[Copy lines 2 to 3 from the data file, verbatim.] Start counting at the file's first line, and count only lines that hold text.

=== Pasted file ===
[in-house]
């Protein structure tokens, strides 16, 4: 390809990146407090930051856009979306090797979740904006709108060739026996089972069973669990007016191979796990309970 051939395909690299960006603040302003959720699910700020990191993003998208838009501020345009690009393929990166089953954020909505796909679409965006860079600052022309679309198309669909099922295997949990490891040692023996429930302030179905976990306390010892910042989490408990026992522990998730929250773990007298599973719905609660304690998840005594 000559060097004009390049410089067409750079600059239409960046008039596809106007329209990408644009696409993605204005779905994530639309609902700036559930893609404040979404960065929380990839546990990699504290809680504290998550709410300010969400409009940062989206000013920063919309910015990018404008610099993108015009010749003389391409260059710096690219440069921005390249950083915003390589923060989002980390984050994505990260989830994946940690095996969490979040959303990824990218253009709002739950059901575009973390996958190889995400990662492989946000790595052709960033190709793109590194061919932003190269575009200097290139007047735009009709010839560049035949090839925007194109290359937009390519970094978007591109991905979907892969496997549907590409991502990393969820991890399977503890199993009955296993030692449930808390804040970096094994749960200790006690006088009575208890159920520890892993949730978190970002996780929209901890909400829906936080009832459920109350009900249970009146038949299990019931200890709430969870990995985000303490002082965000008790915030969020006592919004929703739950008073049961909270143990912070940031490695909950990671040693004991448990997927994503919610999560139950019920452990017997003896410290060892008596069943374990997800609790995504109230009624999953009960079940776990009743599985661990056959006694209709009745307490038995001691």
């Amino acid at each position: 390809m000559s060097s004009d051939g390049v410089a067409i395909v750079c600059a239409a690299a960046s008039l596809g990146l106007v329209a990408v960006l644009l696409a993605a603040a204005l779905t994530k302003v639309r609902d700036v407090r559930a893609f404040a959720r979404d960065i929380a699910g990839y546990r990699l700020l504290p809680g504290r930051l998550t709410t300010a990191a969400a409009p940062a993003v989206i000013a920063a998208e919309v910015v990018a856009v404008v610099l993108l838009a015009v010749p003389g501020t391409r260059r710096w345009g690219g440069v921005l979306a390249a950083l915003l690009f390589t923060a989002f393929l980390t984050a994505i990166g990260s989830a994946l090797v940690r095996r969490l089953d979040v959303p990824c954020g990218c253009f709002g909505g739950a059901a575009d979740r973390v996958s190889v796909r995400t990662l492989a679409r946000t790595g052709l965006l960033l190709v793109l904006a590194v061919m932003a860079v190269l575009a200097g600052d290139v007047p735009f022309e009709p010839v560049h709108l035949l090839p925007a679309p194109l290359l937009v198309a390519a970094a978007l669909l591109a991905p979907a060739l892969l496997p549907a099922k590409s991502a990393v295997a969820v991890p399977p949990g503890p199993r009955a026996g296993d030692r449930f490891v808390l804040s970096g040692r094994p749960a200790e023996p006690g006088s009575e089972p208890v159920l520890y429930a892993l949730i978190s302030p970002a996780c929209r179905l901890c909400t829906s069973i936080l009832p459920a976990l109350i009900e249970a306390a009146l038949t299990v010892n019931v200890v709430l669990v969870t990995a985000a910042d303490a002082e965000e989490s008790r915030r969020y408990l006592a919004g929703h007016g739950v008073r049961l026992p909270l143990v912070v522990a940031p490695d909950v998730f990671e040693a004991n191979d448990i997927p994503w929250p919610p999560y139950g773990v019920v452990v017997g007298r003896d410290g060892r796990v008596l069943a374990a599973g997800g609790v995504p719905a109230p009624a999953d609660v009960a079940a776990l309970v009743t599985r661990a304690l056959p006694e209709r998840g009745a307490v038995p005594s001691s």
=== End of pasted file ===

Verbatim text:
């Protein structure tokens, strides 16, 4: 390809990146407090930051856009979306090797979740904006709108060739026996089972069973669990007016191979796990309970 051939395909690299960006603040302003959720699910700020990191993003998208838009501020345009690009393929990166089953954020909505796909679409965006860079600052022309679309198309669909099922295997949990490891040692023996429930302030179905976990306390010892910042989490408990026992522990998730929250773990007298599973719905609660304690998840005594 000559060097004009390049410089067409750079600059239409960046008039596809106007329209990408644009696409993605204005779905994530639309609902700036559930893609404040979404960065929380990839546990990699504290809680504290998550709410300010969400409009940062989206000013920063919309910015990018404008610099993108015009010749003389391409260059710096690219440069921005390249950083915003390589923060989002980390984050994505990260989830994946940690095996969490979040959303990824990218253009709002739950059901575009973390996958190889995400990662492989946000790595052709960033190709793109590194061919932003190269575009200097290139007047735009009709010839560049035949090839925007194109290359937009390519970094978007591109991905979907892969496997549907590409991502990393969820991890399977503890199993009955296993030692449930808390804040970096094994749960200790006690006088009575208890159920520890892993949730978190970002996780929209901890909400829906936080009832459920109350009900249970009146038949299990019931200890709430969870990995985000303490002082965000008790915030969020006592919004929703739950008073049961909270143990912070940031490695909950990671040693004991448990997927994503919610999560139950019920452990017997003896410290060892008596069943374990997800609790995504109230009624999953009960079940776990009743599985661990056959006694209709009745307490038995001691």
């Amino acid at each position: 390809m000559s060097s004009d051939g390049v410089a067409i395909v750079c600059a239409a690299a960046s008039l596809g990146l106007v329209a990408v960006l644009l696409a993605a603040a204005l779905t994530k302003v639309r609902d700036v407090r559930a893609f404040a959720r979404d960065i929380a699910g990839y546990r990699l700020l504290p809680g504290r930051l998550t709410t300010a990191a969400a409009p940062a993003v989206i000013a920063a998208e919309v910015v990018a856009v404008v610099l993108l838009a015009v010749p003389g501020t391409r260059r710096w345009g690219g440069v921005l979306a390249a950083l915003l690009f390589t923060a989002f393929l980390t984050a994505i990166g990260s989830a994946l090797v940690r095996r969490l089953d979040v959303p990824c954020g990218c253009f709002g909505g739950a059901a575009d979740r973390v996958s190889v796909r995400t990662l492989a679409r946000t790595g052709l965006l960033l190709v793109l904006a590194v061919m932003a860079v190269l575009a200097g600052d290139v007047p735009f022309e009709p010839v560049h709108l035949l090839p925007a679309p194109l290359l937009v198309a390519a970094a978007l669909l591109a991905p979907a060739l892969l496997p549907a099922k590409s991502a990393v295997a969820v991890p399977p949990g503890p199993r009955a026996g296993d030692r449930f490891v808390l804040s970096g040692r094994p749960a200790e023996p006690g006088s009575e089972p208890v159920l520890y429930a892993l949730i978190s302030p970002a996780c929209r179905l901890c909400t829906s069973i936080l009832p459920a976990l109350i009900e249970a306390a009146l038949t299990v010892n019931v200890v709430l669990v969870t990995a985000a910042d303490a002082e965000e989490s008790r915030r969020y408990l006592a919004g929703h007016g739950v008073r049961l026992p909270l143990v912070v522990a940031p490695d909950v998730f990671e040693a004991n191979d448990i997927p994503w929250p919610p999560y139950g773990v019920v452990v017997g007298r003896d410290g060892r796990v008596l069943a374990a599973g997800g609790v995504p719905a109230p009624a999953d609660v009960a079940a776990l309970v009743t599985r661990a304690l056959p006694e209709r998840g009745a307490v038995p005594s001691s």